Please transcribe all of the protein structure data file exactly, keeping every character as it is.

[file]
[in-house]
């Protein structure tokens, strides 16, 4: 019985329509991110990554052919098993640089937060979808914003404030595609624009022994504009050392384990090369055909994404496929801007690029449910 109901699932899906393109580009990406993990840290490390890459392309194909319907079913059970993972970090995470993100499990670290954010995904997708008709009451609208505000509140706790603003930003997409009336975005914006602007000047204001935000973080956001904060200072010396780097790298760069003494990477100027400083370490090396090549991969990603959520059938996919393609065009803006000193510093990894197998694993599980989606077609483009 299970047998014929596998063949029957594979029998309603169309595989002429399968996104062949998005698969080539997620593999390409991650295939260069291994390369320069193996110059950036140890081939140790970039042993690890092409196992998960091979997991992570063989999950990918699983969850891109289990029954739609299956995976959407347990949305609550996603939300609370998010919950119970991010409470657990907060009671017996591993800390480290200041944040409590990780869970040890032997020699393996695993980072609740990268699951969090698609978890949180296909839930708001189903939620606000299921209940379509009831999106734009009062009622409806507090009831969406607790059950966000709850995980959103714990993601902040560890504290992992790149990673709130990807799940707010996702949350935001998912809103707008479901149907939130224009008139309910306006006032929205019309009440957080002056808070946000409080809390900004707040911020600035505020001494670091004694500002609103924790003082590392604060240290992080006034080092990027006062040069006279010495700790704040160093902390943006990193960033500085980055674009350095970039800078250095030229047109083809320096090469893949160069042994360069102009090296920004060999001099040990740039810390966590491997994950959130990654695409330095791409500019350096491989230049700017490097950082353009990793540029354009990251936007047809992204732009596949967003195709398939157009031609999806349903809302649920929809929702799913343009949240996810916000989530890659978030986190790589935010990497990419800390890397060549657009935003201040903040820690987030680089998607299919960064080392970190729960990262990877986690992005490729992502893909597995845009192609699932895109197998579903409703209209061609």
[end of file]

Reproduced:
[in-house]
């Protein structure tokens, strides 16, 4: 019985329509991110990554052919098993640089937060979808914003404030595609624009022994504009050392384990090369055909994404496929801007690029449910 109901699932899906393109580009990406993990840290490390890459392309194909319907079913059970993972970090995470993100499990670290954010995904997708008709009451609208505000509140706790603003930003997409009336975005914006602007000047204001935000973080956001904060200072010396780097790298760069003494990477100027400083370490090396090549991969990603959520059938996919393609065009803006000193510093990894197998694993599980989606077609483009 299970047998014929596998063949029957594979029998309603169309595989002429399968996104062949998005698969080539997620593999390409991650295939260069291994390369320069193996110059950036140890081939140790970039042993690890092409196992998960091979997991992570063989999950990918699983969850891109289990029954739609299956995976959407347990949305609550996603939300609370998010919950119970991010409470657990907060009671017996591993800390480290200041944040409590990780869970040890032997020699393996695993980072609740990268699951969090698609978890949180296909839930708001189903939620606000299921209940379509009831999106734009009062009622409806507090009831969406607790059950966000709850995980959103714990993601902040560890504290992992790149990673709130990807799940707010996702949350935001998912809103707008479901149907939130224009008139309910306006006032929205019309009440957080002056808070946000409080809390900004707040911020600035505020001494670091004694500002609103924790003082590392604060240290992080006034080092990027006062040069006279010495700790704040160093902390943006990193960033500085980055674009350095970039800078250095030229047109083809320096090469893949160069042994360069102009090296920004060999001099040990740039810390966590491997994950959130990654695409330095791409500019350096491989230049700017490097950082353009990793540029354009990251936007047809992204732009596949967003195709398939157009031609999806349903809302649920929809929702799913343009949240996810916000989530890659978030986190790589935010990497990419800390890397060549657009935003201040903040820690987030680089998607299919960064080392970190729960990262990877986690992005490729992502893909597995845009192609699932895109197998579903409703209209061609």